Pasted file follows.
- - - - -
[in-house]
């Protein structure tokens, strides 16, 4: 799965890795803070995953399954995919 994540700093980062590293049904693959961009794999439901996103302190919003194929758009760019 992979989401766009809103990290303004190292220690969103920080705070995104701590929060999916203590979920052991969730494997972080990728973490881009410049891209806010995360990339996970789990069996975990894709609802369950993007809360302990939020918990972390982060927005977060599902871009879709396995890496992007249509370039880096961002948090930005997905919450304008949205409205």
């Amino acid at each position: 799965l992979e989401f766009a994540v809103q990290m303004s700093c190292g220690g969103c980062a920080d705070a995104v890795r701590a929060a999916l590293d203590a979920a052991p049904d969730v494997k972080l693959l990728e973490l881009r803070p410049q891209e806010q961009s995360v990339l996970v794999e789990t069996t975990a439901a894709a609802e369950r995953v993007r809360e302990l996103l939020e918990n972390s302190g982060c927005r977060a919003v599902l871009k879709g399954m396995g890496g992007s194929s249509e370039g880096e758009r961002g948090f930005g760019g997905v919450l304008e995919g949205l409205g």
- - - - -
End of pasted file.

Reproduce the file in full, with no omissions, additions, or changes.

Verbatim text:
[in-house]
């Protein structure tokens, strides 16, 4: 799965890795803070995953399954995919 994540700093980062590293049904693959961009794999439901996103302190919003194929758009760019 992979989401766009809103990290303004190292220690969103920080705070995104701590929060999916203590979920052991969730494997972080990728973490881009410049891209806010995360990339996970789990069996975990894709609802369950993007809360302990939020918990972390982060927005977060599902871009879709396995890496992007249509370039880096961002948090930005997905919450304008949205409205």
């Amino acid at each position: 799965l992979e989401f766009a994540v809103q990290m303004s700093c190292g220690g969103c980062a920080d705070a995104v890795r701590a929060a999916l590293d203590a979920a052991p049904d969730v494997k972080l693959l990728e973490l881009r803070p410049q891209e806010q961009s995360v990339l996970v794999e789990t069996t975990a439901a894709a609802e369950r995953v993007r809360e302990l996103l939020e918990n972390s302190g982060c927005r977060a919003v599902l871009k879709g399954m396995g890496g992007s194929s249509e370039g880096e758009r961002g948090f930005g760019g997905v919450l304008e995919g949205l409205g």